I found the possibilities of this both intriguing but also disturbing in implications when placed in light of a possible ‘1984’ society. Still I comforted myself that I still lived in a “free” society and it was unlikely that people would stand for a government using such technology against us.

Move forward to the early 2000s and suddenly, almost everyone was buying cell phones and they were getting smaller and smaller and each generation had more capabilities. The introduction of the first really successful “modern” smartphone in 2004 saw this expand with required data plans and always connected phones with user configurable software with built in GPS and magnetometers so that the phones could track your location and even your activity.

I comforted myself with the thought that the companies that brought us this technology were not run by the government, and seemed keen to be genuinely interested in improving our lives and even put out privacy statements to quell our fears that they would protect our data from misuse…

Then shortly following this was the rise of social media. Companies like facebook and Google would bring us amazingly powerful tools to connect and share information with our friends like never before and what’s more? These services were provided to the public “free” of charge!

Little did anyone seemed to think how these companies would be able to stay in business, seemingly giving away their services… collecting our data and selling it all to the highest bidder. Governments of course saw the potential and lined up to feed on our data too.

Then countries like China, who seemed to take ‘1984’ as an instruction guide rather than a warning, began to surveil its citizens on a level never before seen in history. Other countries began to take notes…

And now I have the benefit of hindsight. I once thought that people in a free society wouldn’t put up with a government forcing their spying on us. I was so very wrong. Instead, we will gladly buy the tools of our own surveillance and happily carry them on our bodies at all times and the truth of the extent of this surveillance is far worse than anything George Orwell could have ever imagined and it’s met with shrugs.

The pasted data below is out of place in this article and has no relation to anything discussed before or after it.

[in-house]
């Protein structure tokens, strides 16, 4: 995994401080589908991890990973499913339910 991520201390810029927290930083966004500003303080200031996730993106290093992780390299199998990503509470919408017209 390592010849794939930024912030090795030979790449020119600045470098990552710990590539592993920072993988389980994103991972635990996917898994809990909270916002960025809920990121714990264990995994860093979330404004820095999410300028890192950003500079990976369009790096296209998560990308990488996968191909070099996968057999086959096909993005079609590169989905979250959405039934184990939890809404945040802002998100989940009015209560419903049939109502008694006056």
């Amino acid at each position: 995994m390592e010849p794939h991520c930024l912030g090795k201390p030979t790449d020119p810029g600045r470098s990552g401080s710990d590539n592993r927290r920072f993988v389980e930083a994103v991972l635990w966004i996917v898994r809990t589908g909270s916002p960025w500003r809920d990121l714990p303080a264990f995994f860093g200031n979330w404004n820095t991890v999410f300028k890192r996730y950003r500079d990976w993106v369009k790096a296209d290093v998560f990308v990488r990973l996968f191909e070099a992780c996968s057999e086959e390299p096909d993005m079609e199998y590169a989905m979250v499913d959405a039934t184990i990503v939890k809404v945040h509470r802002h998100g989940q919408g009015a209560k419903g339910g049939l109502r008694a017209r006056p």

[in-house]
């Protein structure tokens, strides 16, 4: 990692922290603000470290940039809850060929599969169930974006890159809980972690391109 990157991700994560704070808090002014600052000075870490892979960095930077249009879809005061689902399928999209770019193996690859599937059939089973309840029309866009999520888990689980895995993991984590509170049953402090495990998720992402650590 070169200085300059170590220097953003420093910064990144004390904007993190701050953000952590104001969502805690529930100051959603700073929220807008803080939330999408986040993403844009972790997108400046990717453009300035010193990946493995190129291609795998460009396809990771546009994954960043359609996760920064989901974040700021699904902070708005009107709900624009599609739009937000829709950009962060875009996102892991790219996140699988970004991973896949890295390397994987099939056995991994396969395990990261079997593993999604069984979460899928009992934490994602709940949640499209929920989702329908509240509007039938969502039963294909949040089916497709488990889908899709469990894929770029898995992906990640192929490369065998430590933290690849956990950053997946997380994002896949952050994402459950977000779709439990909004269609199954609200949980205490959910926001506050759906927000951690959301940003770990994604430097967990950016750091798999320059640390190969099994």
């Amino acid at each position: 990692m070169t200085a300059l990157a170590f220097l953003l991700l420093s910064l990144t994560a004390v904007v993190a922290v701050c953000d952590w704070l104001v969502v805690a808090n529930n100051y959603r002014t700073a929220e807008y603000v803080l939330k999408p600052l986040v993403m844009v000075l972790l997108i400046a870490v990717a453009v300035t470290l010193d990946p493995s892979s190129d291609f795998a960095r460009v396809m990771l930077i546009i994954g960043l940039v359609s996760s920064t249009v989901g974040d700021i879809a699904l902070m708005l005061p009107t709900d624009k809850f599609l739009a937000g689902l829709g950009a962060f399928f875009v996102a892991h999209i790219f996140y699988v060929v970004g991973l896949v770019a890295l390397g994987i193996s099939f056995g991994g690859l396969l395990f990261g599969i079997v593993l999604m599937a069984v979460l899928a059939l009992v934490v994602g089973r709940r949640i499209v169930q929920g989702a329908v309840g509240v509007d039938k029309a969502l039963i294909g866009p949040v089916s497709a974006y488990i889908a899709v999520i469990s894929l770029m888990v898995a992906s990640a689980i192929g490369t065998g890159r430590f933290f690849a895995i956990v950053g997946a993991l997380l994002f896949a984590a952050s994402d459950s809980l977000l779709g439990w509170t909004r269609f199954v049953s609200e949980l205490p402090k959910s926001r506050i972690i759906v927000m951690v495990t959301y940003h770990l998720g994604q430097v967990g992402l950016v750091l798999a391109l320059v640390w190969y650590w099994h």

Like a glutton who gets his first taste of cake, our governments want ever more power, not only to see what we are doing but what we are thinking, they now want to control what we can read and what we can know and hopefully influence what we can think.

Article 13 is merely a way to ensure that this happens. Its a way to prevent a narrative from reaching the people that isn’t sanctioned. If you dare link to a news article with your own spin on the story you will be punished.

Porn ban is yet another test of encroachment. Another degree of turning up the heat in hopes the frog won’t jump before he’s cooked.

Encryption bans are inevitable and by extensions so will VPNs. China is already there, so too will the others follow. This is a must because its the only way to circumvent the surveillance and the control.


TL/DR:

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#29

Don’t forget people using the Internet as a tool for silencing and oppressing different opinions or people they “don’t like”.

Or people using it to spread propaganda and false information around.

That’s two more to add to the list.

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#30